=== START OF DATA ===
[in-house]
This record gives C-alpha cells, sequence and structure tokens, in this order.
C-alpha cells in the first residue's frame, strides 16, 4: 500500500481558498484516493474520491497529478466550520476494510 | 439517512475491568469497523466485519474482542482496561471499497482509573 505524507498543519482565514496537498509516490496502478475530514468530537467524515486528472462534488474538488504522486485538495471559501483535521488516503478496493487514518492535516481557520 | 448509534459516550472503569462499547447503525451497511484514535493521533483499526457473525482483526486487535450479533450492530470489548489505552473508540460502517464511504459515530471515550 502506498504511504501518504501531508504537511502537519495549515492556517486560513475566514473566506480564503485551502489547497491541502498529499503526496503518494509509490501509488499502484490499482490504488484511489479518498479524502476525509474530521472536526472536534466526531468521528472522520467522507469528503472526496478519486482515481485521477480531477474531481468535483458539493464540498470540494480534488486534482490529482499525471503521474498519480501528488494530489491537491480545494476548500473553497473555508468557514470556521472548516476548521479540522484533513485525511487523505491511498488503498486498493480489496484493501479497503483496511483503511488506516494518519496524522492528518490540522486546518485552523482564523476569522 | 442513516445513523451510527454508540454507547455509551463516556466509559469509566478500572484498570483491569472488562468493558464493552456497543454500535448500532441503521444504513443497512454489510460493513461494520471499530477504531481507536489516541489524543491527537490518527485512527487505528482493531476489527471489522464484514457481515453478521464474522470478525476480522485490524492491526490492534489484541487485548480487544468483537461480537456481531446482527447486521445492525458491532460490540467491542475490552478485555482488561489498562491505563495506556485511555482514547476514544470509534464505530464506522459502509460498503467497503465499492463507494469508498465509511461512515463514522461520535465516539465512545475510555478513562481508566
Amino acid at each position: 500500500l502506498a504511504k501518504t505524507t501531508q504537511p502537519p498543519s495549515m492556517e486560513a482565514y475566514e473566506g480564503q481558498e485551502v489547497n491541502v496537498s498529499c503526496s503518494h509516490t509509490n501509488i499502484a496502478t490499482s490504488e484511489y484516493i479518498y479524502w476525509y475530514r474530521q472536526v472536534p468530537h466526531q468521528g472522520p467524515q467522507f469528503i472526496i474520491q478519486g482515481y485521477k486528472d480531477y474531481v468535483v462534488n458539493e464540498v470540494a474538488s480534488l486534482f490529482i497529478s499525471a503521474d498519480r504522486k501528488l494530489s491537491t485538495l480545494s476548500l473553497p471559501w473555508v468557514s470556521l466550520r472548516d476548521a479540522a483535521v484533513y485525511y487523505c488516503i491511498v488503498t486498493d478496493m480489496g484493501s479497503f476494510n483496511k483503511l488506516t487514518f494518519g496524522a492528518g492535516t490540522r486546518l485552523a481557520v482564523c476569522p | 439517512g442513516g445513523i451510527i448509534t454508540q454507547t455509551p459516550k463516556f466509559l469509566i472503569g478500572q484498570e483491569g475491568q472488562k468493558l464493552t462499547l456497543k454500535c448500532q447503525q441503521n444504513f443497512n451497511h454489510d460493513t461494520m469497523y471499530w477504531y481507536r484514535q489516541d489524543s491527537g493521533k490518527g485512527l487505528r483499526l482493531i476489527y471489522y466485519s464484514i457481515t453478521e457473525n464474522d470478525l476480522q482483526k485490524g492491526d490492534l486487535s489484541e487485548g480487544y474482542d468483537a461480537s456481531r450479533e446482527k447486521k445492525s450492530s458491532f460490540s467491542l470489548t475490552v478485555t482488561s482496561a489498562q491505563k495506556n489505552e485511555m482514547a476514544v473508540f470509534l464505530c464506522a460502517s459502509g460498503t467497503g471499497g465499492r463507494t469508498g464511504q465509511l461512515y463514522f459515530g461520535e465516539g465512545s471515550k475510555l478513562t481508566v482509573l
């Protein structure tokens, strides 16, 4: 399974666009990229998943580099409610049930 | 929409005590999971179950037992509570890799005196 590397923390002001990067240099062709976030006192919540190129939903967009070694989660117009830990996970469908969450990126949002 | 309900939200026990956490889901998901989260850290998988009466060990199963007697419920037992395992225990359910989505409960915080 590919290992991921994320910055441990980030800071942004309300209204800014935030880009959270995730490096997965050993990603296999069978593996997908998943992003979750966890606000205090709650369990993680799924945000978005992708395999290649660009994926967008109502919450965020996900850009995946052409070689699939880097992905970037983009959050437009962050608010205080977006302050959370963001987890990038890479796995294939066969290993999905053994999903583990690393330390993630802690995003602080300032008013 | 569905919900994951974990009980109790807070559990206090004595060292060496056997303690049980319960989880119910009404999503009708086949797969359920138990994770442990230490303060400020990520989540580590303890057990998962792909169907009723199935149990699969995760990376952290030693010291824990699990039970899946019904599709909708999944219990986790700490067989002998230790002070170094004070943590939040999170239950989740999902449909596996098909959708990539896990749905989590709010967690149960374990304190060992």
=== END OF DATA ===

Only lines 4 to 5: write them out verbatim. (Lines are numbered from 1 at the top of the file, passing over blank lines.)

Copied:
Amino acid at each position: 500500500l502506498a504511504k501518504t505524507t501531508q504537511p502537519p498543519s495549515m492556517e486560513a482565514y475566514e473566506g480564503q481558498e485551502v489547497n491541502v496537498s498529499c503526496s503518494h509516490t509509490n501509488i499502484a496502478t490499482s490504488e484511489y484516493i479518498y479524502w476525509y475530514r474530521q472536526v472536534p468530537h466526531q468521528g472522520p467524515q467522507f469528503i472526496i474520491q478519486g482515481y485521477k486528472d480531477y474531481v468535483v462534488n458539493e464540498v470540494a474538488s480534488l486534482f490529482i497529478s499525471a503521474d498519480r504522486k501528488l494530489s491537491t485538495l480545494s476548500l473553497p471559501w473555508v468557514s470556521l466550520r472548516d476548521a479540522a483535521v484533513y485525511y487523505c488516503i491511498v488503498t486498493d478496493m480489496g484493501s479497503f476494510n483496511k483503511l488506516t487514518f494518519g496524522a492528518g492535516t490540522r486546518l485552523a481557520v482564523c476569522p | 439517512g442513516g445513523i451510527i448509534t454508540q454507547t455509551p459516550k463516556f466509559l469509566i472503569g478500572q484498570e483491569g475491568q472488562k468493558l464493552t462499547l456497543k454500535c448500532q447503525q441503521n444504513f443497512n451497511h454489510d460493513t461494520m469497523y471499530w477504531y481507536r484514535q489516541d489524543s491527537g493521533k490518527g485512527l487505528r483499526l482493531i476489527y471489522y466485519s464484514i457481515t453478521e457473525n464474522d470478525l476480522q482483526k485490524g492491526d490492534l486487535s489484541e487485548g480487544y474482542d468483537a461480537s456481531r450479533e446482527k447486521k445492525s450492530s458491532f460490540s467491542l470489548t475490552v478485555t482488561s482496561a489498562q491505563k495506556n489505552e485511555m482514547a476514544v473508540f470509534l464505530c464506522a460502517s459502509g460498503t467497503g471499497g465499492r463507494t469508498g464511504q465509511l461512515y463514522f459515530g461520535e465516539g465512545s471515550k475510555l478513562t481508566v482509573l
């Protein structure tokens, strides 16, 4: 399974666009990229998943580099409610049930 | 929409005590999971179950037992509570890799005196 590397923390002001990067240099062709976030006192919540190129939903967009070694989660117009830990996970469908969450990126949002 | 309900939200026990956490889901998901989260850290998988009466060990199963007697419920037992395992225990359910989505409960915080 590919290992991921994320910055441990980030800071942004309300209204800014935030880009959270995730490096997965050993990603296999069978593996997908998943992003979750966890606000205090709650369990993680799924945000978005992708395999290649660009994926967008109502919450965020996900850009995946052409070689699939880097992905970037983009959050437009962050608010205080977006302050959370963001987890990038890479796995294939066969290993999905053994999903583990690393330390993630802690995003602080300032008013 | 569905919900994951974990009980109790807070559990206090004595060292060496056997303690049980319960989880119910009404999503009708086949797969359920138990994770442990230490303060400020990520989540580590303890057990998962792909169907009723199935149990699969995760990376952290030693010291824990699990039970899946019904599709909708999944219990986790700490067989002998230790002070170094004070943590939040999170239950989740999902449909596996098909959708990539896990749905989590709010967690149960374990304190060992």